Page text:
Pakistan's intelligence agency on Tuesday said it was embarrassed to have failed to capture Osama bin Laden but defended its record against mounting criticism of complicity.
That the al Qaeda chief lived a mile from Pakistan's equivalent of West Point, where the head of the army a week earlier claimed Pakistan had broken the back of militancy, has fuelled suspicions that it has played a double game.
For years, Pakistan said bin Laden was dead or abroad, but it took a US squad just 40 minutes to raid his house and fly off with the body, a mere 30 miles (50 kilometres) from the capital.
Intelligence officials said Pakistani agents raided the compound in 2003 while it was still under construction, looking for then al Qaeda number three Abu Faraj al-Libbi, who escaped and was eventually captured two years later.
They said the Inter-Services Intelligence (ISI) agency had no idea bin Laden had been holed-up in the sprawling compound in the town of Abbottabad.
One official said it was embarrassing, but insisted that the ISI's record in capturing and killing hundreds of other militants should not be forgotten.
"It (the compound) slipped from our radar," he told AFP, referring to the period after the 2003 raid to capture Libbi, who escaped until Pakistani agents arrested him in 2005 in the northwestern district of Mardan.
During their interrogation of Libbi, CIA agents reportedly became convinced that he had been in contact with the same courier, who eventually led them to bin Laden.
"It was an embarrassment to an extent that yes we failed to locate him, but the fact of the matter is, in the last 10 years the contributions that we made are suddenly being overlooked," the ISI official told AFP.
"The number of people of al Qaeda we have captured and killed runs to hundreds. The number of people that we have picked up from the Taliban also runs to the hundreds, so one failure makes us out to be incomptent?"
"Had we known he was there, we would have captured him and handed him over to the Americans to silence the critics," the official said.
Civilian leaders, whose relationship with the military is far from close, have called for an investigation into the failure.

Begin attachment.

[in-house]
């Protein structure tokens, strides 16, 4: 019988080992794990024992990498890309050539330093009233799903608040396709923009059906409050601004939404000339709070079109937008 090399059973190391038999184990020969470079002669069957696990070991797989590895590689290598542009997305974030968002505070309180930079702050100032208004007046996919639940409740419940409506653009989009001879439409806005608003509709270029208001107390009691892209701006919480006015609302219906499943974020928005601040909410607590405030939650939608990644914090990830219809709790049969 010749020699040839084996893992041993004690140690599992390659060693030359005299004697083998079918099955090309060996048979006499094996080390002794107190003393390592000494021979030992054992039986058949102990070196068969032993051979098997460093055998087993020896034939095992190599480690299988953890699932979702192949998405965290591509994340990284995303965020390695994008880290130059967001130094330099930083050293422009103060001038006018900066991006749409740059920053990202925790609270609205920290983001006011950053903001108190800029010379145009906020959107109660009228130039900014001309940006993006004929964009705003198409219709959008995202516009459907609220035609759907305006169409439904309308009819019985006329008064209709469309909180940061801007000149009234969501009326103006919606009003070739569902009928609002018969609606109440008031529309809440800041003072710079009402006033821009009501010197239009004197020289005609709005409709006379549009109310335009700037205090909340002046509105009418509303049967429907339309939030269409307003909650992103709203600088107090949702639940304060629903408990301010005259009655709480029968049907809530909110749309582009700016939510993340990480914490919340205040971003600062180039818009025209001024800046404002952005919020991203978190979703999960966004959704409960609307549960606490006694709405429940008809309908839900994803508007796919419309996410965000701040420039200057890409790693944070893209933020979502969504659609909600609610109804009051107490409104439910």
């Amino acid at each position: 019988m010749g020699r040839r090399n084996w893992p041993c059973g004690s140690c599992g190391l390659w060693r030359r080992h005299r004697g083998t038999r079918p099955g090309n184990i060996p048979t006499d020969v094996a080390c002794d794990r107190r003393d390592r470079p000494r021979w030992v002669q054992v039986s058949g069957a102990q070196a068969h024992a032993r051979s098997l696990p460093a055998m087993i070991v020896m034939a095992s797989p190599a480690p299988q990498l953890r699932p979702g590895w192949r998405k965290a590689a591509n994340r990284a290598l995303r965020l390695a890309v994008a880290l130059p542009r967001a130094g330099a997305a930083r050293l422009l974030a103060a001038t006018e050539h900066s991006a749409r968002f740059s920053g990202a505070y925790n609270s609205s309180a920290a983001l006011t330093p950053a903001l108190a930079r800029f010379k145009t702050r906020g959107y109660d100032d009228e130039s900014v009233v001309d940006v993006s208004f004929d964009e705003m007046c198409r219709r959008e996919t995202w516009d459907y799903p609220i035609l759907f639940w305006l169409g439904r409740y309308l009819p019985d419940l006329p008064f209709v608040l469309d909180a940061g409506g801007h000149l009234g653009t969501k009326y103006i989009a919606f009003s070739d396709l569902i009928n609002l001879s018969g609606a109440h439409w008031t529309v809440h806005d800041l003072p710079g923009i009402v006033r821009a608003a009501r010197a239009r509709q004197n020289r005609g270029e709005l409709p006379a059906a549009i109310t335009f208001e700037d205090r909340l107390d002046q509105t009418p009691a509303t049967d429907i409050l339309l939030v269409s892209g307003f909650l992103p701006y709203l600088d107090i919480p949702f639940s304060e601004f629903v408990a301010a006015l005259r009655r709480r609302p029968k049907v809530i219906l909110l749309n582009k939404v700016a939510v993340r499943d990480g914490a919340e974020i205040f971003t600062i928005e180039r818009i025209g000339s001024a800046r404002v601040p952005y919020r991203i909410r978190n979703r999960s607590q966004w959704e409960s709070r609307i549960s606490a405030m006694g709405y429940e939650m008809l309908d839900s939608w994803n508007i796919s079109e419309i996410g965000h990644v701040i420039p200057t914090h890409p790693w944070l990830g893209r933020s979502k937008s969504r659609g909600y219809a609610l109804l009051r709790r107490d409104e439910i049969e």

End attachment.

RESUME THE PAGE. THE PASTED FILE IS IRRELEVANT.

"We will inquire into the causes of what happened but it's really important not to turn it into any allegation of complicity," Pakistan's ambassador in Washington, Husain Haqqani, told AFP.
The ISI, formed in 1948 shortly after independence from British rule, plays a key role in Pakistan, which has spent more than half its 64-year existence under military rule.
It funneled weapons bought with US cash to Muslim fighters battling the Soviet occupation of Afghanistan in the 1980s, a war that spawned al Qaeda.
The organisation has been credited with creating the Taliban, the Islamist militia that fought its way to power in Kabul in 1996 and ruled until the 2001 US-led invasion after the 9/11 al Qaeda attacks in the United States.
The agency has arrested numerous al Qaeda leaders. The most high profile was the 2003 arrest of Khalid Sheikh Mohammed, the self-confessed mastermind of 9/11, in the garrison city of Rawalpindi.
But the West has long harboured suspicions that Pakistan, and particularly elements within the ISI, failed to cut all ties with militants.
Ten days before the bin Laden operation, the top US military officer Mike Mullen accused the ISI of having a long-standing relationship with the al Qaeda-affiliated Haqqani network.
Western analysts suspect the ISI is divided, with elements increasingly seeing militants as a domestic threat after Taliban and al Qaeda-linked bombings killed more than 4,240 people in Pakistan in the past four years.
Pakistan has traditionally seen India as the enemy, nurturing Islamist groups to fight in India-administered Kashmir and fostering the Taliban in Afghanistan to offset the growing might of its eastern neighbour.
But while both sides have attested to cooperation between the ISI and the CIA, bin Laden was killed when ties were at an all-time low.
Earlier this year Pakistan and the United States were at loggerheads over Pakistan's detention of a CIA contractor, Raymond Davis, who was arrested after killing two men in broad daylight and accused by police of double murder.
After his release, the ISI reportedly demanded that the CIA cut back legions of operatives and special forces from its territory.
Given the trust deficit, Pakistani security analyst Imtiaz Gul said it was unsurprising the US failed to inform the ISI of the raid.
"At least some people within the security apparatus would have probably known," he said.
"A lot of people within the bureaucracy, within the military establishment, the society, came to support and adore Osama bin Laden and his mission against the United States," he said.